- I introduced myself "Hi, I'm Pippity-Pop! Your Balloonologist for the evening. I wanted to be a psychologist but turned up to the wrong class at uni (university)," to which I received the quickest response ever from the head lecturer. "So did I!” I just knew it was going to be a great night.
- I have a daughter with special needs, so I am involved with those who face challenges daily in our community. Balloon sculptures can be chosen and received without the need for verbal language; Balloons are tactile and can be felt by those who are sight-impaired; Balloons have no age limit, nor do they judge gender, colour, or social status. They provide a little escapism. So the absolute pure joy you receive back from those who face incredible challenges every single day while living life to the fullest is exactly why I love what I do.
Vicky: During the pandemic, I have done a lot of deliveries, organized from overseas, for families that can't get here to be with loved ones for birthdays, funerals, or to celebrate new births. There is always such joy on the faces of the receivers of these gifts. I love to get a photo to send back to the customer.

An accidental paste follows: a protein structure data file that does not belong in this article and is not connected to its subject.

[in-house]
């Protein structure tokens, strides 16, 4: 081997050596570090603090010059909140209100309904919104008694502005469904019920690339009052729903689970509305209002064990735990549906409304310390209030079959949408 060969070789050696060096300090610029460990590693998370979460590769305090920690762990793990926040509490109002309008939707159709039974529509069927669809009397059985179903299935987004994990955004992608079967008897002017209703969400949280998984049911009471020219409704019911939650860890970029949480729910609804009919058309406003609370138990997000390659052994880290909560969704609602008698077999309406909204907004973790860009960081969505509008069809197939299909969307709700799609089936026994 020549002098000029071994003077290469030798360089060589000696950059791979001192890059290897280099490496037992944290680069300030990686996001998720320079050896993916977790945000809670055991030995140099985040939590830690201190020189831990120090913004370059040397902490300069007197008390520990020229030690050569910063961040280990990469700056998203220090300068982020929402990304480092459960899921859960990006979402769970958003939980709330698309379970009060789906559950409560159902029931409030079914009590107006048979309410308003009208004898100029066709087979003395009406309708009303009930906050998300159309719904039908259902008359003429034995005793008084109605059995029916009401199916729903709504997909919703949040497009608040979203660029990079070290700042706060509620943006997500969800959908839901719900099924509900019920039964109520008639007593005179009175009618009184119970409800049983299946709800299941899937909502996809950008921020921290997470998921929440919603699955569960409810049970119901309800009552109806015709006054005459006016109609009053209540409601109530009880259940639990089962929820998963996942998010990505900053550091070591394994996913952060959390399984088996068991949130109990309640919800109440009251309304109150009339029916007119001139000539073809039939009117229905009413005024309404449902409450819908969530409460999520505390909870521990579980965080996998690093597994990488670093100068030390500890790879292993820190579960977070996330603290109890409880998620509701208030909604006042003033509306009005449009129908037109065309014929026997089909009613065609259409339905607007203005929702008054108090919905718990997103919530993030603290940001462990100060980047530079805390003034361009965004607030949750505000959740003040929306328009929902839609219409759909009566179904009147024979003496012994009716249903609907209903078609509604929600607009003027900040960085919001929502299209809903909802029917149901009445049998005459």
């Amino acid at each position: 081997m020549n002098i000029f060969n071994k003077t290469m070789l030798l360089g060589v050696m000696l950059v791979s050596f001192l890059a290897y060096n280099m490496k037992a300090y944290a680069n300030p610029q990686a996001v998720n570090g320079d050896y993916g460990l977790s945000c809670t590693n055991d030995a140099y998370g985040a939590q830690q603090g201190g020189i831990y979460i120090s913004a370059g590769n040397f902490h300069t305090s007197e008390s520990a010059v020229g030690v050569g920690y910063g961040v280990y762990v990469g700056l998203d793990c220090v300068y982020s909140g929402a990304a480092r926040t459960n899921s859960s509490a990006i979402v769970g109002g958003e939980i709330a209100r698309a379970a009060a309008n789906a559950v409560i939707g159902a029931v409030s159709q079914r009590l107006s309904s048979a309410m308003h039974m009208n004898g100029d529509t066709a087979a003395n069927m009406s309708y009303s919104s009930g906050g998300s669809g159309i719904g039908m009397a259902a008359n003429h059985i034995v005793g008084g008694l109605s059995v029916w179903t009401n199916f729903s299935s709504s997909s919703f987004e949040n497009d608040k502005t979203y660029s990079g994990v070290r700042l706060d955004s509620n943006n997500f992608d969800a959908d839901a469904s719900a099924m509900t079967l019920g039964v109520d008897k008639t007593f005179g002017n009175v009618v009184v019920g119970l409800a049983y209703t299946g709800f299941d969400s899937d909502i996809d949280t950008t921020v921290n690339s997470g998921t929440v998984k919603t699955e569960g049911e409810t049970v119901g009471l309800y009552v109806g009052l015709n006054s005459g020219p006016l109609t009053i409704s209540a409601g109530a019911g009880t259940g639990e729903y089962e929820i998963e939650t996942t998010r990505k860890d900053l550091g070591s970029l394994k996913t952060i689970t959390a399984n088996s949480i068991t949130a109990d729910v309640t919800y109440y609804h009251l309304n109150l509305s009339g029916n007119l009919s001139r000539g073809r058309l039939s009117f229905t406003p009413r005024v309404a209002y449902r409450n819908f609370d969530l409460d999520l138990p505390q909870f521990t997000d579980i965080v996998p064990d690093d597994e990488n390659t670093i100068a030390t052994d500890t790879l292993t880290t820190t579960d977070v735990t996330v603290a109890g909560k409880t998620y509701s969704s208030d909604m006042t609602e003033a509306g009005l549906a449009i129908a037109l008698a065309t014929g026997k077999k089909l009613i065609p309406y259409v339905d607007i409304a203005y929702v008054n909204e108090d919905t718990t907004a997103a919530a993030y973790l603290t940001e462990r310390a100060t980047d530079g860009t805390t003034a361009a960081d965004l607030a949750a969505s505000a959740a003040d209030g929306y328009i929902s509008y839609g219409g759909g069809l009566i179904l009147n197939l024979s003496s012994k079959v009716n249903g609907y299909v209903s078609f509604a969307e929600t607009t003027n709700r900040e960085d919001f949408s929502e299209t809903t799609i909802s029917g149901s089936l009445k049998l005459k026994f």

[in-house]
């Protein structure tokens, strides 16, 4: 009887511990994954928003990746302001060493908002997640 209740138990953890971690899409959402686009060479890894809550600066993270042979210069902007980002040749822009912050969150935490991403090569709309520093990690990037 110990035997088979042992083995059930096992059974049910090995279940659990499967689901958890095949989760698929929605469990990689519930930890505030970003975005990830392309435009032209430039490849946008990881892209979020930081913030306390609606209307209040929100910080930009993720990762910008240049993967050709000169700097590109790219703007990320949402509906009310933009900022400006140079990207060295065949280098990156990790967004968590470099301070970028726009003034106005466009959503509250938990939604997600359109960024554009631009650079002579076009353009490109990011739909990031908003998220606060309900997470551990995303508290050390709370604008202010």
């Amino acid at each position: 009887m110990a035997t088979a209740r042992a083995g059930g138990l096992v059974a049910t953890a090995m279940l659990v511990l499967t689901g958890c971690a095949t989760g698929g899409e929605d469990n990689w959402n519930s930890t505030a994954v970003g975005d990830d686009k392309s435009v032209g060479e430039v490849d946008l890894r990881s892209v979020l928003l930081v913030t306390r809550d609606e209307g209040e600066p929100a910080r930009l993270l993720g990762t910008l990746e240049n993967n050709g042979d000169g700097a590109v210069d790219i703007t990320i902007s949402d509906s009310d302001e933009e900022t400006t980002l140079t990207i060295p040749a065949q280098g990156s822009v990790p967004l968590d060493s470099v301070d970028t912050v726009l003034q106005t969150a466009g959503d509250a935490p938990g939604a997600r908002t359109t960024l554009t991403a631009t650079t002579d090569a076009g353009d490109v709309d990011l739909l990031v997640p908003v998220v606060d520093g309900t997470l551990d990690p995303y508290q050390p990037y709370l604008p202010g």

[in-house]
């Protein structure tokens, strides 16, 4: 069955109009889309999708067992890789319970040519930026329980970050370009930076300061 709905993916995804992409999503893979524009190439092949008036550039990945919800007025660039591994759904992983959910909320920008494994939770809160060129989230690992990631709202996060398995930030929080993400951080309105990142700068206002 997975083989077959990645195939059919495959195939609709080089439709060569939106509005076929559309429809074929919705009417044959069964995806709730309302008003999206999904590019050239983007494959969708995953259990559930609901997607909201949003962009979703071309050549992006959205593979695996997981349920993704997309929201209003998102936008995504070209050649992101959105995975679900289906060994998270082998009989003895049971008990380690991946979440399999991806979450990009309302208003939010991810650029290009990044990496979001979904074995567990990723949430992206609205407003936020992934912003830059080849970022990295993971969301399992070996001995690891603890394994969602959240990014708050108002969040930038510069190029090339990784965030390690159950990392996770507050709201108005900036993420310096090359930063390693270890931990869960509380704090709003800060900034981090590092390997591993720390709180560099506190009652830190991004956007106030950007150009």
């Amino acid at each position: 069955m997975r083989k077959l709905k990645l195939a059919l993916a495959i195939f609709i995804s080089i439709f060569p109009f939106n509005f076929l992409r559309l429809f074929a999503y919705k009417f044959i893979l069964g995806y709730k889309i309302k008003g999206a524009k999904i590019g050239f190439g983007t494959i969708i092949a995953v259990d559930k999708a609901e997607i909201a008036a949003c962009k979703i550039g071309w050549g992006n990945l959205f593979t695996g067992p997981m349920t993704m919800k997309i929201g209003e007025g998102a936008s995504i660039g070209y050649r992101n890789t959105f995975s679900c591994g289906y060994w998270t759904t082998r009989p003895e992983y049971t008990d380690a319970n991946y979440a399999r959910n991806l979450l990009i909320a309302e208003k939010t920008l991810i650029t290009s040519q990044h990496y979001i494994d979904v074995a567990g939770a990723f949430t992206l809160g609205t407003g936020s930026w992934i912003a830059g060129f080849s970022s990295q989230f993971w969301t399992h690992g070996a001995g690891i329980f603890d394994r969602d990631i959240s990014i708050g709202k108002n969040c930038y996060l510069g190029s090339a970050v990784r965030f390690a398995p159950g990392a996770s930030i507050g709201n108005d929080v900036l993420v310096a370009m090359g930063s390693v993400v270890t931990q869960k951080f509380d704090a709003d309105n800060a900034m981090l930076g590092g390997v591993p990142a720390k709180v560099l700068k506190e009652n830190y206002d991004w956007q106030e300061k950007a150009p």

Sylvia: Agreed, and as I have stated above, we have done many events covering a wide spectrum of celebrations from traditional Western, Maori, Asian, Eastern, and Middle Eastern communities.
Anything else you think people should know about your country/region?
Zappo: A great place to live, and again, I am very blessed to live in New Zealand
Christa: New Zealand is the most beautiful country full of kind, generous, and hardworking people. We have faced Covid 19 as a nation and have successfully managed the virus to continue to run our businesses and, more importantly, our lives, as close to pre Covid days as possible. We are blessed to live in New Zealand and work in an industry we truly love.
Vicky: We have a beautiful country, only more beautiful when embellished with balloons!
Sylvia: Thankfully, we are free of Covid at this point, which is a blessing for our industry as it seems to be flourishing.